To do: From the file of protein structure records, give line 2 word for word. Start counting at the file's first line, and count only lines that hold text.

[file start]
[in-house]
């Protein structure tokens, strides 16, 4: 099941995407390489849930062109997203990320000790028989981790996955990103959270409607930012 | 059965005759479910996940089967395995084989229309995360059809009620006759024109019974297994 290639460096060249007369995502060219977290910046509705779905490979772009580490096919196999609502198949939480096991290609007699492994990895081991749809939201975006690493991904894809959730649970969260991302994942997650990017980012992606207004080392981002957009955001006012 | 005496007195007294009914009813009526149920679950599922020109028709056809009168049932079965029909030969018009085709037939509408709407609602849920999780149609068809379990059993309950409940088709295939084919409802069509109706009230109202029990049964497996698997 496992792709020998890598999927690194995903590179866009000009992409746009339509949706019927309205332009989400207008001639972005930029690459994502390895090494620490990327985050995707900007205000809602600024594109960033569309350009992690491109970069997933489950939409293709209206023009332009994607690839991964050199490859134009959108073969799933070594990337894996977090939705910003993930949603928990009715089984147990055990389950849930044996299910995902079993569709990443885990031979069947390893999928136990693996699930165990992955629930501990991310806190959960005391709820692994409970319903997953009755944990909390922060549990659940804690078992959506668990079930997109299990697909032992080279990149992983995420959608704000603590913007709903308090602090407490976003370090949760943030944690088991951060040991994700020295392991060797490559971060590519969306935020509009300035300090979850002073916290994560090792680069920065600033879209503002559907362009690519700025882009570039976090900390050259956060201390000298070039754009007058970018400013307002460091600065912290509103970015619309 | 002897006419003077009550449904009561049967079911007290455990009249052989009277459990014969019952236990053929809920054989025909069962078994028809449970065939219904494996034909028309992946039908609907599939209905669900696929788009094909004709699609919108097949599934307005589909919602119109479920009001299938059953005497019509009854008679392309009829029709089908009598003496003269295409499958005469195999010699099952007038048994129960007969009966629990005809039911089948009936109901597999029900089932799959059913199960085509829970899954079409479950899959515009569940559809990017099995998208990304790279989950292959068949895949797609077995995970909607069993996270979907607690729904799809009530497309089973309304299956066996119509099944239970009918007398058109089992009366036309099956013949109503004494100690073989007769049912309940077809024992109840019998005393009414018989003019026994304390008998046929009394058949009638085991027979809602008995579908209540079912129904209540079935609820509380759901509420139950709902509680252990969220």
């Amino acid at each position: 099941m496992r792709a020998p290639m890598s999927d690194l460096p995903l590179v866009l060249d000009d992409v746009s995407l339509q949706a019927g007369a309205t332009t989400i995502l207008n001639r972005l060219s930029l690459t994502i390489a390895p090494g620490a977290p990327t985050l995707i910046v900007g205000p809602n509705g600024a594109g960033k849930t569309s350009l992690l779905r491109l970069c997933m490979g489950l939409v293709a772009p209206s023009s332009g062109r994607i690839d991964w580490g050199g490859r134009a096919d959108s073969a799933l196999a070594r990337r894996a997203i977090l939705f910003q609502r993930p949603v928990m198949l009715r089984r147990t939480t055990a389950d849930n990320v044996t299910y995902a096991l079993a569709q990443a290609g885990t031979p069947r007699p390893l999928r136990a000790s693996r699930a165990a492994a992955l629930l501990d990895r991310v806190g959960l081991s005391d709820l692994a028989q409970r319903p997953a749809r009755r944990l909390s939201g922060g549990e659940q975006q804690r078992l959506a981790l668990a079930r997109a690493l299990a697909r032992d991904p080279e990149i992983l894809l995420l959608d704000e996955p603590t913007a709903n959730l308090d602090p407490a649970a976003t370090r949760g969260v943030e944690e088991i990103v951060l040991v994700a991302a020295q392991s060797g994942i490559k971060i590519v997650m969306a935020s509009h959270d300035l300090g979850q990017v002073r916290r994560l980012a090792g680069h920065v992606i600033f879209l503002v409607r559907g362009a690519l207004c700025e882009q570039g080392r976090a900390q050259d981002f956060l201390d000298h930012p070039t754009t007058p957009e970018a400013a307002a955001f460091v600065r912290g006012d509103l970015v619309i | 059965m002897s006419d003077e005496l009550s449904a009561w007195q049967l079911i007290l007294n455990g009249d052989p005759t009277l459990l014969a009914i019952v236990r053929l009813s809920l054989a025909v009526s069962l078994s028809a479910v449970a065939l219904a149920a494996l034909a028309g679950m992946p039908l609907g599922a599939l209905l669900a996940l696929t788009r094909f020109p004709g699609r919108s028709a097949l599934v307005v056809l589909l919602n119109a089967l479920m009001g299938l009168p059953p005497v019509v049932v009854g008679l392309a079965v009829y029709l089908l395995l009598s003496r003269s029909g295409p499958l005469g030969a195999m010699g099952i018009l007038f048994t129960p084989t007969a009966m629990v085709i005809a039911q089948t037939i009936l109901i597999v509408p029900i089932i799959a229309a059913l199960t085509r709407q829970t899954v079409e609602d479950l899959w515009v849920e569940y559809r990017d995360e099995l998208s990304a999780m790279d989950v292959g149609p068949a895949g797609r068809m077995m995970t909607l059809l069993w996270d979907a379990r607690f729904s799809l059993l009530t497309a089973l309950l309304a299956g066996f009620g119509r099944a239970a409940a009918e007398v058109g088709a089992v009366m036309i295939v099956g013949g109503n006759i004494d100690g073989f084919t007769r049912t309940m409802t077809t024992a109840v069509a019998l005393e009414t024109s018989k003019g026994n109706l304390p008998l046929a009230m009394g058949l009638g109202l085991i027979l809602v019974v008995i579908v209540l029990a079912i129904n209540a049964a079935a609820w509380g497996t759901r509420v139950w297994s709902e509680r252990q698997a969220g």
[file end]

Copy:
């Protein structure tokens, strides 16, 4: 099941995407390489849930062109997203990320000790028989981790996955990103959270409607930012 | 059965005759479910996940089967395995084989229309995360059809009620006759024109019974297994 290639460096060249007369995502060219977290910046509705779905490979772009580490096919196999609502198949939480096991290609007699492994990895081991749809939201975006690493991904894809959730649970969260991302994942997650990017980012992606207004080392981002957009955001006012 | 005496007195007294009914009813009526149920679950599922020109028709056809009168049932079965029909030969018009085709037939509408709407609602849920999780149609068809379990059993309950409940088709295939084919409802069509109706009230109202029990049964497996698997 496992792709020998890598999927690194995903590179866009000009992409746009339509949706019927309205332009989400207008001639972005930029690459994502390895090494620490990327985050995707900007205000809602600024594109960033569309350009992690491109970069997933489950939409293709209206023009332009994607690839991964050199490859134009959108073969799933070594990337894996977090939705910003993930949603928990009715089984147990055990389950849930044996299910995902079993569709990443885990031979069947390893999928136990693996699930165990992955629930501990991310806190959960005391709820692994409970319903997953009755944990909390922060549990659940804690078992959506668990079930997109299990697909032992080279990149992983995420959608704000603590913007709903308090602090407490976003370090949760943030944690088991951060040991994700020295392991060797490559971060590519969306935020509009300035300090979850002073916290994560090792680069920065600033879209503002559907362009690519700025882009570039976090900390050259956060201390000298070039754009007058970018400013307002460091600065912290509103970015619309 | 002897006419003077009550449904009561049967079911007290455990009249052989009277459990014969019952236990053929809920054989025909069962078994028809449970065939219904494996034909028309992946039908609907599939209905669900696929788009094909004709699609919108097949599934307005589909919602119109479920009001299938059953005497019509009854008679392309009829029709089908009598003496003269295409499958005469195999010699099952007038048994129960007969009966629990005809039911089948009936109901597999029900089932799959059913199960085509829970899954079409479950899959515009569940559809990017099995998208990304790279989950292959068949895949797609077995995970909607069993996270979907607690729904799809009530497309089973309304299956066996119509099944239970009918007398058109089992009366036309099956013949109503004494100690073989007769049912309940077809024992109840019998005393009414018989003019026994304390008998046929009394058949009638085991027979809602008995579908209540079912129904209540079935609820509380759901509420139950709902509680252990969220």